U.S.-backed Kurdish-led forces arrested at least 125 people in a five-day “cleansing operation” at the al-Hol camp in northeastern Syria at the end of March.

Detainees are suspected of involvement in murders in the camp and of spreading extremist ideology.

According to the news agency AP, the security situation in the camp, which is known for its dangerous conditions, seems to have improved since the operation, as only one murder and one assassination attempt have since been reported in the area.

According to the Syrian Observatory for Human Rights, which followed the Syrian war, in the first months of this year before the operation, the camp had already killed 40 people.

“The security campaign and humanitarian campaign were about 85% successful and have reduced crime and brought stability and security,” al-Hol camp managing authority Jaber Mustafa told AP on Monday.

According to Mustafa, aid organizations have also recently been able to resume their previously suspended work in the overcrowded camp.

The vast majority of the more than 60,000 people living in Al-Hol are Syrians and Iraqis, but there are also thousands of foreigners who left to build the “caliphate” of the terrorist organization Isis in time.

According to the latest information, there are still half a dozen Finnish women in the camp with a dozen children.

According to the AP, the coronavirus, which is said to have caused the deaths of at least two people in recent weeks, has recently become a growing concern in densely populated al-Hol.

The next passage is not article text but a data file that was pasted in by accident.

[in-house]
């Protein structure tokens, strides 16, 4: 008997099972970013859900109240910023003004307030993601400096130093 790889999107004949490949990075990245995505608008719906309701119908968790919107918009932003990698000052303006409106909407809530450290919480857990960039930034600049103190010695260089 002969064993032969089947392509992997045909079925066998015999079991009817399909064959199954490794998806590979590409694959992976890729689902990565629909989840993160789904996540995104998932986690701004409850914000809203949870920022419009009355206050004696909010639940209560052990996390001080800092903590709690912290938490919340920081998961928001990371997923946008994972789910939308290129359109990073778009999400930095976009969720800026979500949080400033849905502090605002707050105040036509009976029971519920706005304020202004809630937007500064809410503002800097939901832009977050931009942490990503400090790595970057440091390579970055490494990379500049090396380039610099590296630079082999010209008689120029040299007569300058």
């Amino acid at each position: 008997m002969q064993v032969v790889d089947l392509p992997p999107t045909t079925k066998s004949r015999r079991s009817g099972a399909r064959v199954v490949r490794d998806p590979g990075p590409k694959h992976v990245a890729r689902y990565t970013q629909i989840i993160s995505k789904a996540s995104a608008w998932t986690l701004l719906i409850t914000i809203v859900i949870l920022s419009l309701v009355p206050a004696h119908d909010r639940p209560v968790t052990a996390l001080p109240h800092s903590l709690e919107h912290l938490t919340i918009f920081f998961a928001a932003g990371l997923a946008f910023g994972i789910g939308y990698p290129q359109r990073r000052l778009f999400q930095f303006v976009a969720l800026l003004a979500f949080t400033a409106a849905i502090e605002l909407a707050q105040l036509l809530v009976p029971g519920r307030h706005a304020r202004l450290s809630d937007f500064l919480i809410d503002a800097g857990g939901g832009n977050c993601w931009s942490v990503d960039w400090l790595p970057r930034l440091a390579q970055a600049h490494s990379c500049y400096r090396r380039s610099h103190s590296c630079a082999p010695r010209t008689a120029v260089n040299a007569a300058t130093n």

The infection has been found in 19 people who are now isolated from others.

- Most of the residents are children and women who move a lot from one tent to another, Mustafa described the worrying conditions.

Foreigners have been reluctant to repatriate their citizens in al-Hol and other similar camps, despite long-standing warnings by the Kurdish regime that al-Hol is a breeding ground for dangerous extremism.

Most recently, General Kenneth McKenzie, the leading leader of U.S. forces in the Middle East, warned last week.

According to him, a new generation of Isis fighters will soon grow up in al-Hol and other similar camps run by Kurdish forces in Syria, unless Foreigners repatriate their own citizens from them.

- These children are being radicalized in particular. Unless we find ways to repatriate, reintegrate, and deradicalize them, we will give ourselves fighters as a gift in 5-7 years. And this is a deep problem, McKenzie said at a virtual event at the American Enterprise Institute think tank, according to news site Al-Monitor, among others.